Renowned wine writer and auctioneer Michael Broadbent, MW, passed away on March 17, 2020. His son, wine importer Bartholomew Broadbent, broke the news on Wednesday via social media with the sentiment, “Too sad but he had a great 92 years.”
Born in 1927, Broadbent was a doyen of the wine trade and seminal figure of 20th-century wine writing. He abandoned his architectural career and joined the wine business in 1952, after a spell in the British Army. He worked his way from the ground up and gained his Master of Wine qualification from the Institute of Masters of Wine in 1960.
In 1966, Broadbent joined the auction house Christie’s in London where he started and headed its specialized wine department. He led wine auctions of wines from around the world until his retirement from full-time work in 1992, though he remained a consultant until 2009.
At Christie’s, in 1982, Broadbent and Steven Spurrier started one of the first wine courses for consumers.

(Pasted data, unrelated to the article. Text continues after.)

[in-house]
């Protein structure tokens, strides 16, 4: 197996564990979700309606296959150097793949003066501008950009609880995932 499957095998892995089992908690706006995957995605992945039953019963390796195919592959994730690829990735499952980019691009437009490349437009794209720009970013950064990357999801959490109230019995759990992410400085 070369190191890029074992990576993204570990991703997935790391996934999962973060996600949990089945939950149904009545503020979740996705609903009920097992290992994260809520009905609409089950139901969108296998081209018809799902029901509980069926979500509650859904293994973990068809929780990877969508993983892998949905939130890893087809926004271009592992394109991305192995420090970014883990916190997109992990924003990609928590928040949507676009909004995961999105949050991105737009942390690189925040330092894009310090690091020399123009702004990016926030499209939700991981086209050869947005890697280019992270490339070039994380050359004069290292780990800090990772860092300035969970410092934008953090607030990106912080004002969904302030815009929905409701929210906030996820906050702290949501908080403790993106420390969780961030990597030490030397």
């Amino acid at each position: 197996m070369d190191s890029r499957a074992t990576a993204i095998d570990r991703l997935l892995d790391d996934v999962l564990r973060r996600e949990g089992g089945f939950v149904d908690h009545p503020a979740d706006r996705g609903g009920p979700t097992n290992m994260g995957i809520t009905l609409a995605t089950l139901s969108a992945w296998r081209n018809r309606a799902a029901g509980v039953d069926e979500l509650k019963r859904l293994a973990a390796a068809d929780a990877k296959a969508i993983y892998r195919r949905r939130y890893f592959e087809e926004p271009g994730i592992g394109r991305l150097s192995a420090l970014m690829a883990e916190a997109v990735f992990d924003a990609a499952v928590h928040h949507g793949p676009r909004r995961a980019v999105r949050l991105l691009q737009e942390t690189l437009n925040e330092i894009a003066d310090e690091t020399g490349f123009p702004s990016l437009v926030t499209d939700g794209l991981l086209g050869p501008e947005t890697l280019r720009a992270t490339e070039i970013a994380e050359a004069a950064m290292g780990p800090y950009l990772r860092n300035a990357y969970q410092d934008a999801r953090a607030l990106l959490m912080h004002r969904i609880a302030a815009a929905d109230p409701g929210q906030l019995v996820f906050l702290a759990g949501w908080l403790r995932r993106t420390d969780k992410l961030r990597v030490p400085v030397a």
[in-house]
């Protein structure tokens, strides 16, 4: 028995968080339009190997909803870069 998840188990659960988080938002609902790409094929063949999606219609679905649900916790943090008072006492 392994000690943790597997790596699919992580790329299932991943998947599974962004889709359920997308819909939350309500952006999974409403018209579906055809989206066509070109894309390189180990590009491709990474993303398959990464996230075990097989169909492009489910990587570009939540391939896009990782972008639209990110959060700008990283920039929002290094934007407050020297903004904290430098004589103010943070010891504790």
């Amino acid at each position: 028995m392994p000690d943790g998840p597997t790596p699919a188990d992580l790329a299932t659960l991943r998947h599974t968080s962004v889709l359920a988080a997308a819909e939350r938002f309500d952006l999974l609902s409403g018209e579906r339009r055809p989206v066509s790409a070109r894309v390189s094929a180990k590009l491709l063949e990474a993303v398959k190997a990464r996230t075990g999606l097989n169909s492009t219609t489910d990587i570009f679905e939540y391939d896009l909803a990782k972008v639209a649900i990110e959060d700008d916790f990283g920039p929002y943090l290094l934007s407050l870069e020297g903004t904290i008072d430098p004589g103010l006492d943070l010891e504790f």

However, it was Broadbent’s writing career that earned him the love and respect of so many. He penned his first column in 1957 and his first guides to wine tasting in the 1960s. His book, Wine Tasting, originally released in 1968, published numerous editions in several languages.
He went on to write The Great Vintage Wine Book in 1991 and Vintage Wine in 2002. These were condensations of the tasting notes Broadbent religiously took in his famous red notebooks of every wine he tasted. As a writer and reviewer, his recommendations were born out of experience, and his views were opinionated but never sneering.
Over the years, Broadbent served as president of The International Wine and Food Society, chairman of The Institute of Masters of Wine, master of the Worshipful Company of Distillers and chairman of The Wine & Spirit Trades’ Benevolent Society as well as honorary president of the Wine & Spirit Education Trust.
Button-holed by an admirer in a London restaurant a few years ago, and being complimented on keeping going in spite of his advanced years, Broadbent said, “Yes, at my age I am beginning to forget what others have yet to learn.”
But thanks to his many contributions to the wine world, Broadbent’s legacy will live on for years to come, still helping to inform and education future generations of wine lovers.